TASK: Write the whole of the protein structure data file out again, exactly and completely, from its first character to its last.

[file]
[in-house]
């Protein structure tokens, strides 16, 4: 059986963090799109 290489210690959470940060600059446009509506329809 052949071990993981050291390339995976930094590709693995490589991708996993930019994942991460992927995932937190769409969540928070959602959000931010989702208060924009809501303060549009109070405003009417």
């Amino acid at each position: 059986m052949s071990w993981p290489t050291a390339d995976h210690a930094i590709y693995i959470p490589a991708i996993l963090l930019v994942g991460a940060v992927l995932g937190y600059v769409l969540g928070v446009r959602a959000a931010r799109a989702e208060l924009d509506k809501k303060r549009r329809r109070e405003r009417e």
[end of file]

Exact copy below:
[in-house]
């Protein structure tokens, strides 16, 4: 059986963090799109 290489210690959470940060600059446009509506329809 052949071990993981050291390339995976930094590709693995490589991708996993930019994942991460992927995932937190769409969540928070959602959000931010989702208060924009809501303060549009109070405003009417």
């Amino acid at each position: 059986m052949s071990w993981p290489t050291a390339d995976h210690a930094i590709y693995i959470p490589a991708i996993l963090l930019v994942g991460a940060v992927l995932g937190y600059v769409l969540g928070v446009r959602a959000a931010r799109a989702e208060l924009d509506k809501k303060r549009r329809r109070e405003r009417e």